Connect with us

Business

Federal Court Rules In Favor Of Worker Rejected For Medical Marijuana Use

Published

on

A Connecticut woman’s rights under that state’s medical marijuana law were violated when a company refused to hire her on the basis of her legal cannabis use, and a lawsuit seeking damages against her would-be employer may proceed, a federal judge ruled.

In 2016, Katelin Noffsinger filed suit against Bride Brook Health and Rehabilitation Center, a federal contractor, after a job offer was rescinded following a positive test for cannabis on a pre-employment drug test.

Noffsinger had accepted a management-level position with the firm, which then scheduled a drug test. Prior to the test, Noffsinger informed Bride Brook that she was a qualified cannabis patient under Connecticut’s Palliative Use of Marijuana Act, and used the drug—namely, synthetic marijuana pills, consumed in the evening—to treat post-traumatic stress disorder following a 2012 car crash.

After learning of Noffsinger’s patient status, Bride Brook officials debated over email the best way to inform her that she could not be hired because of her marijuana use.

After the positive drug test and the subsequent rejection, Noffsinger filed an employment-discrimination lawsuit in state court. The case was elevated to federal court after Bride Brook used federal drug laws—including federal cannabis prohibition—to justify their actions.

Unlike some other states including California, Connecticut’s medical-marijuana law, passed in 2012, offers specific employment protections for cannabis patients.

Employers don’t have to accommodate cannabis use during work hours or employees who are intoxicated in the workplace, but any off-hours marijuana use by a certified patient following state law is protected.

In court filings, Bride Brook argued that the federal Drug-Free Workplace Act preempted such protections.

Because Bride Brook was a federal contractor, it was required to perform such drug tests—and had the firm still hired Noffsinger after the positive drug test, it would have been “defrauding” the federal government, the firm argued.

In a ruling issued last week, U.S. District Court Judge Jeffrey Alker Meyer disagreed.

While Meyer rejected Noffsinger’s requests for summary judgment and attorney’s fees, his ruling means that Noffsinger can now seek monetary damages in a jury trial.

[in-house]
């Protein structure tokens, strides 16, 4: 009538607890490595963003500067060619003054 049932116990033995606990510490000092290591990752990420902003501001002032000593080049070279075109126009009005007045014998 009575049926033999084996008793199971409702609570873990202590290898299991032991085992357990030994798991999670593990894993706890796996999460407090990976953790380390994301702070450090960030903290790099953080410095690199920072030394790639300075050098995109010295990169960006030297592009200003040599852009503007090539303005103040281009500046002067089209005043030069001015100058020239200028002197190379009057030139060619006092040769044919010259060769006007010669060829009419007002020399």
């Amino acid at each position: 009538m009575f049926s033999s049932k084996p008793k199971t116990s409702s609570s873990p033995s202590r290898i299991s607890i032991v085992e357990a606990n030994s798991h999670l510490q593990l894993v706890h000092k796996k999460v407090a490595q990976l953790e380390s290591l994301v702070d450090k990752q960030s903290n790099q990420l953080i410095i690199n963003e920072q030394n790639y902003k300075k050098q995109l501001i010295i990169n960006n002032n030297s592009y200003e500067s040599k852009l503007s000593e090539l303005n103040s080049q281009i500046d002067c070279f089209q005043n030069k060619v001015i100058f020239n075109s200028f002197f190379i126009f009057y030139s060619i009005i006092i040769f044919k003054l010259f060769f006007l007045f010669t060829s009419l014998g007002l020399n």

The federal Drug Free Workplace Act requires only that employers make a “good faith effort” to maintain a drug-free workplace, Meyer ruled.

Such efforts include posting warnings about drug use and setting an office policy.

A “zero-tolerance” policy that includes actively testing and then rejecting protected applicants on the basis of a test go above and beyond that threshold, Meyer wrote.

A previous ruling in Noffsinger’s case, also by Meyer, was the first instance in which a federal judge ruled that the federal Controlled Substances Act does not preempt state medical-marijuana laws that provide employment protections.

Other classes of workers, including workers in “safety-sensitive” positions and employees of the federal government, may have to wait for similar protections.

Employers In Medical Marijuana States Can Still Drug Test Employees, Federal Judge Rules

Marijuana Moment is made possible with support from readers. If you rely on our cannabis advocacy journalism to stay informed, please consider a monthly Patreon pledge.

Chris Roberts is a reporter and writer based in San Francisco. He has covered the cannabis industry since 2009, with bylines in the Guardian, Deadspin, Leafly News, The Observer, The Verge, Curbed, Cannabis Now, SF Weekly and others.

Advertisement

Marijuana News In Your Inbox

Support Marijuana Moment

Marijuana News In Your Inbox

Marijuana Moment